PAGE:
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Coronavirus
Impact of Covid-19 on veterinary care
  1. Rebecca Littlehales, SAVSNET,
  2. PJ M Noble, SAVSNET,
  3. David A Singleton, SAVSNET,
  4. Gina L Pinchbeck, SAVSNET and
  5. Alan D Radford, SAVSNET
  1. Institute of Veterinary Science, University of Liverpool, Leahurst Campus, Chester High Road, Neston, South Wirral CH64 7TE
  2. Institute of Infection and Global Health, University of Liverpool, Leahurst Campus, Chester High Road, Neston, South Wirral CH64 7TE
  1. email: a.d.radford{at}liverpool.ac.uk

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The Covid-19 pandemic has affected all aspects of society. In April, the RCVS and the BVA produced guidelines for practitioners to help define emergencies, and suggested a transition to telemedicine where possible. These changes led to profound reductions in veterinary consultations.1 Here we summarise discussions about Covid-19 recorded in consultations in companion animal practices, as a way to further assess the impact on veterinary care provided.

Health narratives containing the term ‘Covid’ were obtained from the Small Animal Veterinary Surveillance Network (SAVSNET), a sentinel network of UK veterinary practices. The narratives were de-identified and the resulting 648 consultations were categorised.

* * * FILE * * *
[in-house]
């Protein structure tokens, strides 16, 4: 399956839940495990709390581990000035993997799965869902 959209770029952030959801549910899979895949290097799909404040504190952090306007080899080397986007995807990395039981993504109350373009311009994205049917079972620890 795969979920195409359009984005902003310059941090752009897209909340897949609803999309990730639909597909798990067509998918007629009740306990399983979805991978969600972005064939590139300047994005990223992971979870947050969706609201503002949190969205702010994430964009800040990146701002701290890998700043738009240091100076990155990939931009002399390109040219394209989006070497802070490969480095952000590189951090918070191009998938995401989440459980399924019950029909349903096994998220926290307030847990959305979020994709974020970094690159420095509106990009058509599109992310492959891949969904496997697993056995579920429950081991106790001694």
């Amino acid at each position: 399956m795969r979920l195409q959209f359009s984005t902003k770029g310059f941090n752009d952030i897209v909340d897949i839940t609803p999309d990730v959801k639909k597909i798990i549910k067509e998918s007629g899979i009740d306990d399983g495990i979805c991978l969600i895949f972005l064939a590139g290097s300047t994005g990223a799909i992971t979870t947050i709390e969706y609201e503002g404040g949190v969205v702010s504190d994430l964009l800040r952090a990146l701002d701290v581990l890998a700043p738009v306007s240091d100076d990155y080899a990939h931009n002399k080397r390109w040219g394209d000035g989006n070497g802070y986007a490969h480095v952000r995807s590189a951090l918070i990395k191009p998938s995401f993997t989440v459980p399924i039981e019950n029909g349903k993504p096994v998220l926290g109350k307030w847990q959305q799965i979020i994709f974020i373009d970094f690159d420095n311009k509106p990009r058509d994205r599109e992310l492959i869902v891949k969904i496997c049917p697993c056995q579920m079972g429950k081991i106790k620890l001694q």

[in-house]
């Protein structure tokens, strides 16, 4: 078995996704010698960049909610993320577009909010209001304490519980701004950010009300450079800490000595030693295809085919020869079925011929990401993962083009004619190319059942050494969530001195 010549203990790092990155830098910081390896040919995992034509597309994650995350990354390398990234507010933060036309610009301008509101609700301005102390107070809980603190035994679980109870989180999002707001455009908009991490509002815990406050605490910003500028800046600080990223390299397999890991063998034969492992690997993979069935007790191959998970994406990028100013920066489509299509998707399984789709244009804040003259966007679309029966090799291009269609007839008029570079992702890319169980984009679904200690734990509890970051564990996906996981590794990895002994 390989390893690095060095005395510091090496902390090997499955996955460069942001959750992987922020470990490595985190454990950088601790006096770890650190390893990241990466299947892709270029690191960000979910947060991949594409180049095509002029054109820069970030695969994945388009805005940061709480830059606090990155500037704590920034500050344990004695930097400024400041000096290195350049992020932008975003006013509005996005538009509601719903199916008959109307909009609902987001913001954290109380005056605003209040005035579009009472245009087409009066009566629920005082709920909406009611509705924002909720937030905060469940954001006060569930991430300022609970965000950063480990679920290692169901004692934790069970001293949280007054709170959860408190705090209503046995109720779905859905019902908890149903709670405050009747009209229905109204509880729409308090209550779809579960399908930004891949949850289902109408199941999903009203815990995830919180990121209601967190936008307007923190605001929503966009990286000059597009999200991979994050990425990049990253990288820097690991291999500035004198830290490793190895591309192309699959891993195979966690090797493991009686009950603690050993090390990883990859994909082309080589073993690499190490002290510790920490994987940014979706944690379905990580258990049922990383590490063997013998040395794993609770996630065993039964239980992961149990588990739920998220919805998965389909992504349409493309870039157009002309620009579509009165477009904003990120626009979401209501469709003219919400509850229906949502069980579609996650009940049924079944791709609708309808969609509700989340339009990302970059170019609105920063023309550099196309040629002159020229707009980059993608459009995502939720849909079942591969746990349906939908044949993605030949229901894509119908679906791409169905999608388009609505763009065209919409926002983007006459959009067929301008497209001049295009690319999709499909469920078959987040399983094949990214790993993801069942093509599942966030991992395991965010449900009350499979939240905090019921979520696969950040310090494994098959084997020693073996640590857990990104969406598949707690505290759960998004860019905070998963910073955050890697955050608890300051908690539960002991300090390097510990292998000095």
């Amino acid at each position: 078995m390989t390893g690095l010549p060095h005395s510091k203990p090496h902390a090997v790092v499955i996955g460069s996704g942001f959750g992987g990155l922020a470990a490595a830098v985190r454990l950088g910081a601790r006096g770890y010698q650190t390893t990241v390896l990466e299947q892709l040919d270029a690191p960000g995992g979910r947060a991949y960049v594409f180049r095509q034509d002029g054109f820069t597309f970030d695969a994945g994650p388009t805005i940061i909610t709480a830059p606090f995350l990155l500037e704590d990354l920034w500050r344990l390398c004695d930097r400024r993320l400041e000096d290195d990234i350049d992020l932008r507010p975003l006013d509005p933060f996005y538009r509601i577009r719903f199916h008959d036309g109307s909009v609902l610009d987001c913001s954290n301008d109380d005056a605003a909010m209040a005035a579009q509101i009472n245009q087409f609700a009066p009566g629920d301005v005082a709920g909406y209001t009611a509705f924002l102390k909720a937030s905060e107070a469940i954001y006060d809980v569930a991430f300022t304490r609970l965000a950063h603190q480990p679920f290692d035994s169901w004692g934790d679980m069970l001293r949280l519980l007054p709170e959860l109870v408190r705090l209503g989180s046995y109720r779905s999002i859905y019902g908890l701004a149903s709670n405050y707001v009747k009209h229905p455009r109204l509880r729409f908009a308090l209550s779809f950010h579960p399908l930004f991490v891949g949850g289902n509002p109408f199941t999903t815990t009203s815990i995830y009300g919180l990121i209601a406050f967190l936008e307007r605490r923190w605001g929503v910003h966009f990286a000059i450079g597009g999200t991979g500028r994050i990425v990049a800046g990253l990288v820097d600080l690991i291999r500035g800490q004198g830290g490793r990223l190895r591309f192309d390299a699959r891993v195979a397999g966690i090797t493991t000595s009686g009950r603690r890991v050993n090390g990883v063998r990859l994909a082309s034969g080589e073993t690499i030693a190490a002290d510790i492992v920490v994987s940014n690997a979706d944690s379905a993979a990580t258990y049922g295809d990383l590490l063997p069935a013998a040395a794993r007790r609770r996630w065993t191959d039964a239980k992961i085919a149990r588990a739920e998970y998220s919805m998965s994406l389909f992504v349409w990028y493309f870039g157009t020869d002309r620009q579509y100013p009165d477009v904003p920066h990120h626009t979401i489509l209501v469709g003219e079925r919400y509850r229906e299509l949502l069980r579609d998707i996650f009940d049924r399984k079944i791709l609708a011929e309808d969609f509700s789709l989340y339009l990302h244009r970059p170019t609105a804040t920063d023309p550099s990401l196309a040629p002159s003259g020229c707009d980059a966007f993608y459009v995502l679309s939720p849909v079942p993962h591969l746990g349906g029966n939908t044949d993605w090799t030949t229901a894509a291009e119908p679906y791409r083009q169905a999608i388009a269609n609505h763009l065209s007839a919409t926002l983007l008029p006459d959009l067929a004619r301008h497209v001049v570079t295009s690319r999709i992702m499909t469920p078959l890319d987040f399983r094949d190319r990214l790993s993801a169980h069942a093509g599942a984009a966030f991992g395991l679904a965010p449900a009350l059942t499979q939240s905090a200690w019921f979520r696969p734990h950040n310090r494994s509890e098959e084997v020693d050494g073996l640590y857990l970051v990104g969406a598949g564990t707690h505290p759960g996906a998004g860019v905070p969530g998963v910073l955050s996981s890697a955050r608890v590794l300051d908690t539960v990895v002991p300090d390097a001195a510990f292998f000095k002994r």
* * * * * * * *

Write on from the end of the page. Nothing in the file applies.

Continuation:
Most ‘Covid’ conversations (n=406, 63 per cent) related to practical issues associated with social distancing. These included telemedicine consultations involving remote prescription of previously prescribed medications (n=332) and practical issues of clients attending the practice while maintaining effective social distancing (n=74).

One hundred and eighty-eight (29 per cent) consultations related to changes that might have an impact on animal health or welfare (Table 1).

Table 1: Description of consultations (n=188) where changes associated with Covid-19 might impact animal health and welfare

Only one consultation related to owner concerns that their animal may contract Covid-19

Only one consultation related to owner concerns that their animal may contract Covid-19, despite significant media coverage suggesting this might be possible.

While these observations are likely to underestimate the true impact of Covid-19 on veterinary care, they highlight some of the unique challenges faced by practitioners and owners during ‘lockdown’. As in human healthcare, there will be a gradual need to return to routine health consultations to minimise the risks of, for example, vaccine-preventable disease2 and poor socialisation.

We hope these observations can help prioritise efforts to mitigate any longer-term implications of the Covid-19 lockdown on animal welfare.3

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